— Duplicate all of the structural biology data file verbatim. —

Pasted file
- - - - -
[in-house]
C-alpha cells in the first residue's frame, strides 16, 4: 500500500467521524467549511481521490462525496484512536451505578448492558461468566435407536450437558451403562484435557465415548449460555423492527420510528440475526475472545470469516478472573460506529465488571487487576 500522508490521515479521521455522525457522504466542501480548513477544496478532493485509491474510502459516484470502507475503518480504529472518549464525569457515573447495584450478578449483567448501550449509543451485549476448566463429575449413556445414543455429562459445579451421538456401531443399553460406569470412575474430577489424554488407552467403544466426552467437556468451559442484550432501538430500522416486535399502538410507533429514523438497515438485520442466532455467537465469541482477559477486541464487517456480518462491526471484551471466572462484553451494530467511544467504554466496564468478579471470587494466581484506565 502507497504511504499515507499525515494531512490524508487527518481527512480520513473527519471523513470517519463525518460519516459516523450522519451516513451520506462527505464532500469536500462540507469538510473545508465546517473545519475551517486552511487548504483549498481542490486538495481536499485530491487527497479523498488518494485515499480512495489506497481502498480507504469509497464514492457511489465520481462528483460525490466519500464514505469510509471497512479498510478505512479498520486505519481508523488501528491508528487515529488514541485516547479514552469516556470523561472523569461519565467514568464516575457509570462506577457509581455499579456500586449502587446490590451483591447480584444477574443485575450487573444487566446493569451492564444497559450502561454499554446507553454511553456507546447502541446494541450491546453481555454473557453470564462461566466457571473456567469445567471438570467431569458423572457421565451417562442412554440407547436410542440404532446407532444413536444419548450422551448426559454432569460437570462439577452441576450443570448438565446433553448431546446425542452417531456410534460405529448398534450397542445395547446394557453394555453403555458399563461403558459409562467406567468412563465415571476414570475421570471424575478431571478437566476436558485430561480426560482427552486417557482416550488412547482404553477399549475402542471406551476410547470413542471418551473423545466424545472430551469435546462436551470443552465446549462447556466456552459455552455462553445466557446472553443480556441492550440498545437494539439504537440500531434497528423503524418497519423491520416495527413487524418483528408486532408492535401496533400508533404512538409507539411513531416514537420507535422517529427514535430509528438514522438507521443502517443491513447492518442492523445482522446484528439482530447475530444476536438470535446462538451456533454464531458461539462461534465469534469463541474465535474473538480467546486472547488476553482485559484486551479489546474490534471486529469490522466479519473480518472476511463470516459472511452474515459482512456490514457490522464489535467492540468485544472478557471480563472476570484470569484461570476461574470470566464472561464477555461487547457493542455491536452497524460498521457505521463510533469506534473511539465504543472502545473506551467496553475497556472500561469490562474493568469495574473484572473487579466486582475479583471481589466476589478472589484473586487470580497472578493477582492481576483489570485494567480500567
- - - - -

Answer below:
[in-house]
C-alpha cells in the first residue's frame, strides 16, 4: 500500500467521524467549511481521490462525496484512536451505578448492558461468566435407536450437558451403562484435557465415548449460555423492527420510528440475526475472545470469516478472573460506529465488571487487576 500522508490521515479521521455522525457522504466542501480548513477544496478532493485509491474510502459516484470502507475503518480504529472518549464525569457515573447495584450478578449483567448501550449509543451485549476448566463429575449413556445414543455429562459445579451421538456401531443399553460406569470412575474430577489424554488407552467403544466426552467437556468451559442484550432501538430500522416486535399502538410507533429514523438497515438485520442466532455467537465469541482477559477486541464487517456480518462491526471484551471466572462484553451494530467511544467504554466496564468478579471470587494466581484506565 502507497504511504499515507499525515494531512490524508487527518481527512480520513473527519471523513470517519463525518460519516459516523450522519451516513451520506462527505464532500469536500462540507469538510473545508465546517473545519475551517486552511487548504483549498481542490486538495481536499485530491487527497479523498488518494485515499480512495489506497481502498480507504469509497464514492457511489465520481462528483460525490466519500464514505469510509471497512479498510478505512479498520486505519481508523488501528491508528487515529488514541485516547479514552469516556470523561472523569461519565467514568464516575457509570462506577457509581455499579456500586449502587446490590451483591447480584444477574443485575450487573444487566446493569451492564444497559450502561454499554446507553454511553456507546447502541446494541450491546453481555454473557453470564462461566466457571473456567469445567471438570467431569458423572457421565451417562442412554440407547436410542440404532446407532444413536444419548450422551448426559454432569460437570462439577452441576450443570448438565446433553448431546446425542452417531456410534460405529448398534450397542445395547446394557453394555453403555458399563461403558459409562467406567468412563465415571476414570475421570471424575478431571478437566476436558485430561480426560482427552486417557482416550488412547482404553477399549475402542471406551476410547470413542471418551473423545466424545472430551469435546462436551470443552465446549462447556466456552459455552455462553445466557446472553443480556441492550440498545437494539439504537440500531434497528423503524418497519423491520416495527413487524418483528408486532408492535401496533400508533404512538409507539411513531416514537420507535422517529427514535430509528438514522438507521443502517443491513447492518442492523445482522446484528439482530447475530444476536438470535446462538451456533454464531458461539462461534465469534469463541474465535474473538480467546486472547488476553482485559484486551479489546474490534471486529469490522466479519473480518472476511463470516459472511452474515459482512456490514457490522464489535467492540468485544472478557471480563472476570484470569484461570476461574470470566464472561464477555461487547457493542455491536452497524460498521457505521463510533469506534473511539465504543472502545473506551467496553475497556472500561469490562474493568469495574473484572473487579466486582475479583471481589466476589478472589484473586487470580497472578493477582492481576483489570485494567480500567